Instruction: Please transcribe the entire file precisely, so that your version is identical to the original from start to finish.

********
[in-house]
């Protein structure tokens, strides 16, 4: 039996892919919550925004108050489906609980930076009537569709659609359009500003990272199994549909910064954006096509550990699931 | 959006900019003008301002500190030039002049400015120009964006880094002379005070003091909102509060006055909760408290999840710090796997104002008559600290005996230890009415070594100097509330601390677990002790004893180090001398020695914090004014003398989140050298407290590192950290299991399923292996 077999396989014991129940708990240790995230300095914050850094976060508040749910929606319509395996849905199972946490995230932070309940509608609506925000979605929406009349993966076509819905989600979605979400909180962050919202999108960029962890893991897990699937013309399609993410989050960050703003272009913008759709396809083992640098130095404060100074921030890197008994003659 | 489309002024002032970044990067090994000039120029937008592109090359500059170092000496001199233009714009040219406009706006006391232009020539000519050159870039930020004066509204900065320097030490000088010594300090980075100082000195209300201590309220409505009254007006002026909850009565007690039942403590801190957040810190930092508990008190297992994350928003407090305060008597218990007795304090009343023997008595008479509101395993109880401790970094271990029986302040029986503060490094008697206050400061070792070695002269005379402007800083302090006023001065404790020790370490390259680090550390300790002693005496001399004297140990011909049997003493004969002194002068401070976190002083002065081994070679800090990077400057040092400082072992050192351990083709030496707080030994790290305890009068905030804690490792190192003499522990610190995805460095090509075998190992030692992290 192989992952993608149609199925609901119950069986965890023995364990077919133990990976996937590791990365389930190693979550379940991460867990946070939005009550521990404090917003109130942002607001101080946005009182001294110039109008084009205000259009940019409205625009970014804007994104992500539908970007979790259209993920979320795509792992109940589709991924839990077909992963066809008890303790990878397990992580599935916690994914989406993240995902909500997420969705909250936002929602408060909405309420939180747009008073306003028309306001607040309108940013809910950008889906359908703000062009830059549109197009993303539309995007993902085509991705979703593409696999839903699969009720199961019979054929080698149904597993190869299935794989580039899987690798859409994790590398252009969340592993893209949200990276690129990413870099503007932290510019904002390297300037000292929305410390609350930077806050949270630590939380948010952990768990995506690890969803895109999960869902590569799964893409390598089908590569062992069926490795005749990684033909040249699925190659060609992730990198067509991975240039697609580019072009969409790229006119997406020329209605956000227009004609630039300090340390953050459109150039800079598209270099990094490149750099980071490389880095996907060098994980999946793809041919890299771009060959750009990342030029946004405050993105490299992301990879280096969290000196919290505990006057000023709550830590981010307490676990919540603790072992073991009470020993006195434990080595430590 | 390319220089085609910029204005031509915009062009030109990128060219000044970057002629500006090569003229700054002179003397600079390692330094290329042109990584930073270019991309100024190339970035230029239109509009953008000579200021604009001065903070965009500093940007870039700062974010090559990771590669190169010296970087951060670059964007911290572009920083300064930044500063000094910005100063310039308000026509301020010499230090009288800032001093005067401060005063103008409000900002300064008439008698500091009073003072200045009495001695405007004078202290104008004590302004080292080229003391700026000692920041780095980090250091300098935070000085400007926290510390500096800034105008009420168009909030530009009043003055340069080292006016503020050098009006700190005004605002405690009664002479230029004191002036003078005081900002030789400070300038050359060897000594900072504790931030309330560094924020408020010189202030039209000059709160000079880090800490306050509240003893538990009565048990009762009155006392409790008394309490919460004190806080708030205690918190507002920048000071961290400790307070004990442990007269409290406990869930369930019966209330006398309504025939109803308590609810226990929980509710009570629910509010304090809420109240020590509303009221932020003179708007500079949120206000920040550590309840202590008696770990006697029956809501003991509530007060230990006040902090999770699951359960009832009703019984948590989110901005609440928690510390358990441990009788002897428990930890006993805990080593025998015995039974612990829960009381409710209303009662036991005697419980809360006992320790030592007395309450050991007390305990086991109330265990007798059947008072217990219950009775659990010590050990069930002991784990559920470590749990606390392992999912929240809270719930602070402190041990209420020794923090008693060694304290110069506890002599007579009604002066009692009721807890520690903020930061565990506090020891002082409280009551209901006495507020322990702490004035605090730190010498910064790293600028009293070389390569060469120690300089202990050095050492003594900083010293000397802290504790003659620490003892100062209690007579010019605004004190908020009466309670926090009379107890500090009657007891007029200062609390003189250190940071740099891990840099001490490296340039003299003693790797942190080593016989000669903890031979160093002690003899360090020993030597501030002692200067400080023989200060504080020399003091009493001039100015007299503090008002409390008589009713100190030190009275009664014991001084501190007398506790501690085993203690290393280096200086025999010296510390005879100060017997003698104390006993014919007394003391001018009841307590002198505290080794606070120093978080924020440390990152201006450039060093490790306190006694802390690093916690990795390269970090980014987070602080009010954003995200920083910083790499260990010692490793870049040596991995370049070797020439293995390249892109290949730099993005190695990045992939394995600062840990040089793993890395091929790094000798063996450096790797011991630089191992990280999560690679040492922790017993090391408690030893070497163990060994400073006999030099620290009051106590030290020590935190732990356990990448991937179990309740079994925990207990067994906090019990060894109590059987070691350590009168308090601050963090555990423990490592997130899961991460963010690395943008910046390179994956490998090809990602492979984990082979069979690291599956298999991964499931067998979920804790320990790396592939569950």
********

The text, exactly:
[in-house]
């Protein structure tokens, strides 16, 4: 039996892919919550925004108050489906609980930076009537569709659609359009500003990272199994549909910064954006096509550990699931 | 959006900019003008301002500190030039002049400015120009964006880094002379005070003091909102509060006055909760408290999840710090796997104002008559600290005996230890009415070594100097509330601390677990002790004893180090001398020695914090004014003398989140050298407290590192950290299991399923292996 077999396989014991129940708990240790995230300095914050850094976060508040749910929606319509395996849905199972946490995230932070309940509608609506925000979605929406009349993966076509819905989600979605979400909180962050919202999108960029962890893991897990699937013309399609993410989050960050703003272009913008759709396809083992640098130095404060100074921030890197008994003659 | 489309002024002032970044990067090994000039120029937008592109090359500059170092000496001199233009714009040219406009706006006391232009020539000519050159870039930020004066509204900065320097030490000088010594300090980075100082000195209300201590309220409505009254007006002026909850009565007690039942403590801190957040810190930092508990008190297992994350928003407090305060008597218990007795304090009343023997008595008479509101395993109880401790970094271990029986302040029986503060490094008697206050400061070792070695002269005379402007800083302090006023001065404790020790370490390259680090550390300790002693005496001399004297140990011909049997003493004969002194002068401070976190002083002065081994070679800090990077400057040092400082072992050192351990083709030496707080030994790290305890009068905030804690490792190192003499522990610190995805460095090509075998190992030692992290 192989992952993608149609199925609901119950069986965890023995364990077919133990990976996937590791990365389930190693979550379940991460867990946070939005009550521990404090917003109130942002607001101080946005009182001294110039109008084009205000259009940019409205625009970014804007994104992500539908970007979790259209993920979320795509792992109940589709991924839990077909992963066809008890303790990878397990992580599935916690994914989406993240995902909500997420969705909250936002929602408060909405309420939180747009008073306003028309306001607040309108940013809910950008889906359908703000062009830059549109197009993303539309995007993902085509991705979703593409696999839903699969009720199961019979054929080698149904597993190869299935794989580039899987690798859409994790590398252009969340592993893209949200990276690129990413870099503007932290510019904002390297300037000292929305410390609350930077806050949270630590939380948010952990768990995506690890969803895109999960869902590569799964893409390598089908590569062992069926490795005749990684033909040249699925190659060609992730990198067509991975240039697609580019072009969409790229006119997406020329209605956000227009004609630039300090340390953050459109150039800079598209270099990094490149750099980071490389880095996907060098994980999946793809041919890299771009060959750009990342030029946004405050993105490299992301990879280096969290000196919290505990006057000023709550830590981010307490676990919540603790072992073991009470020993006195434990080595430590 | 390319220089085609910029204005031509915009062009030109990128060219000044970057002629500006090569003229700054002179003397600079390692330094290329042109990584930073270019991309100024190339970035230029239109509009953008000579200021604009001065903070965009500093940007870039700062974010090559990771590669190169010296970087951060670059964007911290572009920083300064930044500063000094910005100063310039308000026509301020010499230090009288800032001093005067401060005063103008409000900002300064008439008698500091009073003072200045009495001695405007004078202290104008004590302004080292080229003391700026000692920041780095980090250091300098935070000085400007926290510390500096800034105008009420168009909030530009009043003055340069080292006016503020050098009006700190005004605002405690009664002479230029004191002036003078005081900002030789400070300038050359060897000594900072504790931030309330560094924020408020010189202030039209000059709160000079880090800490306050509240003893538990009565048990009762009155006392409790008394309490919460004190806080708030205690918190507002920048000071961290400790307070004990442990007269409290406990869930369930019966209330006398309504025939109803308590609810226990929980509710009570629910509010304090809420109240020590509303009221932020003179708007500079949120206000920040550590309840202590008696770990006697029956809501003991509530007060230990006040902090999770699951359960009832009703019984948590989110901005609440928690510390358990441990009788002897428990930890006993805990080593025998015995039974612990829960009381409710209303009662036991005697419980809360006992320790030592007395309450050991007390305990086991109330265990007798059947008072217990219950009775659990010590050990069930002991784990559920470590749990606390392992999912929240809270719930602070402190041990209420020794923090008693060694304290110069506890002599007579009604002066009692009721807890520690903020930061565990506090020891002082409280009551209901006495507020322990702490004035605090730190010498910064790293600028009293070389390569060469120690300089202990050095050492003594900083010293000397802290504790003659620490003892100062209690007579010019605004004190908020009466309670926090009379107890500090009657007891007029200062609390003189250190940071740099891990840099001490490296340039003299003693790797942190080593016989000669903890031979160093002690003899360090020993030597501030002692200067400080023989200060504080020399003091009493001039100015007299503090008002409390008589009713100190030190009275009664014991001084501190007398506790501690085993203690290393280096200086025999010296510390005879100060017997003698104390006993014919007394003391001018009841307590002198505290080794606070120093978080924020440390990152201006450039060093490790306190006694802390690093916690990795390269970090980014987070602080009010954003995200920083910083790499260990010692490793870049040596991995370049070797020439293995390249892109290949730099993005190695990045992939394995600062840990040089793993890395091929790094000798063996450096790797011991630089191992990280999560690679040492922790017993090391408690030893070497163990060994400073006999030099620290009051106590030290020590935190732990356990990448991937179990309740079994925990207990067994906090019990060894109590059987070691350590009168308090601050963090555990423990490592997130899961991460963010690395943008910046390179994956490998090809990602492979984990082979069979690291599956298999991964499931067998979920804790320990790396592939569950």